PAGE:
The Whiff of Conflict Grows in a Divided Mali –

No alternative to war, according to a top UN Peacekeeping official?

In recent weeks, for the first time, a broad-based international consensus has formed that war could soon be waged in the vast desert and savanna of northern Mali, an area roughly the size of France. Planning for such an operation remains embryonic. Who would take part? When would it occur? Who would command it?

via The Whiff of Conflict Grows in a Divided Mali –


4 thoughts on “The Whiff of Conflict Grows in a Divided Mali –”

  1. The questions for such question above are yet to be solved. “On Oct. 12, the United Nations Security Council, led by France, passed a resolution declaring its “readiness” to respond to Malian demands for an international force and asked that a detailed plan be submitted in 45 days.” Mention in the New York Times in that same article. Until solutions are still being decided, this is a serious concern for the population in Mali itself. The United Nations Security Council is urging West African countries to speed up preparations for a military intervention in northern Mali. There are concerns that the conflict might spread to other countries ( A large numbers of northerners have fled to south or to neighboring countries, and students and teacher are unable to attend schools.Education Cluster created by the U.N. said that “We are very concerned that education is not being provided for all children. We’re concerned that funds need to be made available to assist children, particularly those who have been displaced by the fighting, have not been made available, especially for education in this emergency response that we and other actors on the ground here are trying to respond to.” Not only is important to solve the issue but also to assist the population in such crisis.

  2. It’s fascinating to see other international actors, such as France, preparing for military intervention in another country when US military actions have been so heavily criticized. Admittedly, there are major points of difference but it seems that the US is somewhat reticent to lead out in a military strike and is only willing to help in a supportive role. Secretary Clinton, who is currently in Algeria, has said that the US continues to seek a solution to ending the conflict in Mali. It is difficult to imagine the awful things that are happening in Northern Mali, and yet there is hope that such terrible happenings will soon be stopped by multilateral cooperation on the international stage. What would it be like in the US living under the constant threat of violence, killing, and abuse? Would military intervention be justified as Mr. Christofides states? One would think so.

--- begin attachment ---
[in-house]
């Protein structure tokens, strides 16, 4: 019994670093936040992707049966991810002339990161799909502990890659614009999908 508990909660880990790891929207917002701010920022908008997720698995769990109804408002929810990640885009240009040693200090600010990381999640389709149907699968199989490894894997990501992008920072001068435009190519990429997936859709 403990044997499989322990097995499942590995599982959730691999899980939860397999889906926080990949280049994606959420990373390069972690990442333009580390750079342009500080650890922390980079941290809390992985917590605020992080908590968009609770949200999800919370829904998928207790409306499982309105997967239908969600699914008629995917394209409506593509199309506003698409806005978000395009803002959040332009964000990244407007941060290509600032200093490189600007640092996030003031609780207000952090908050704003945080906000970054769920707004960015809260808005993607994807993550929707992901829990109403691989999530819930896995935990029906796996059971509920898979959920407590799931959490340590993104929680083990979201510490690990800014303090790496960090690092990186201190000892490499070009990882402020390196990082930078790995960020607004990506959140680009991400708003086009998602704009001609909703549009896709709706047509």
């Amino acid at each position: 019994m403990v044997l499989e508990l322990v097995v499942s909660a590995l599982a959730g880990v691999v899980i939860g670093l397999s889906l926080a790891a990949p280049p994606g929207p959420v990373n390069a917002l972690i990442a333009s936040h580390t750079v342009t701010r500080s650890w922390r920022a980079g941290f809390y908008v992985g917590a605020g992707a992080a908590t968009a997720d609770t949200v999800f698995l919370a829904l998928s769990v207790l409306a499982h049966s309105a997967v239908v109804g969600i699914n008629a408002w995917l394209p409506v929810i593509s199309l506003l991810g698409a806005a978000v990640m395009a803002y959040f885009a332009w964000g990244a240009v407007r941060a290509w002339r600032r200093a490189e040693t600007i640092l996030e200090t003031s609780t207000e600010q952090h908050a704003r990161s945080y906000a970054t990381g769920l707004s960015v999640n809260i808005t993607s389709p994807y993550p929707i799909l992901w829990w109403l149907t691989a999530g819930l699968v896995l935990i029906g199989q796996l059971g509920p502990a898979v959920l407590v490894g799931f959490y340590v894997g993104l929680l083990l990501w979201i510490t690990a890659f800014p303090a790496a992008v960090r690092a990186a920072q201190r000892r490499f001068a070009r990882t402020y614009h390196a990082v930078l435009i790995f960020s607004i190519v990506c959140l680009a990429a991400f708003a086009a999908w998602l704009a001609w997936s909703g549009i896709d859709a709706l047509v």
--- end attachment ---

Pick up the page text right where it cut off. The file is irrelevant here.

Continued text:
An article describing Secretary Clinton’s remarks.

  3. I believe, like most people, military intervention is inevitable in Mali. One way to do it, in my opinion, is by show. Troops can be mobilized to the borders of the territory and while there begin training in anti-guerrilla fighting. The troops should be people that live in western Africa. The trainers though should be from the United Nations, especially France since they are so determined to free this territory. It will be a show until al Qaeda strikes which gives the UN forces their chance to go in and take over the territory.
    Much of this idea is a mixture from Dday in WWII and Clinton’s training in Yugoslavia. We can learn from these past military interventions to help Mali get rid of the terrorists. Here is some additional insight on the issue. It explains the situation in a negative context.

  4. If military action really is inevitable, then Algeria’s role in this becomes much more important. The same officials that are arguing for eventual military action are adamant that nothing will happen without Algeria’s support ( The international community and Sec. Clinton are definitely pressing hard to win over the Algerian government, but what if their efforts fail? Algeria would have to provide many of the needed troops and intelligence services. It might consider providing lesser resources, citing its own domestic fight against extremists, and then wait to see what the U.S., France, and others will do. If the only solution is war, the rest of the world will have to figure out another way to stage the conflict. I’m not sure the Security Council is ready to do that. This looks to be an important test of the UN’s ability to take decisive and timely action against a threat that everyone recognizes.

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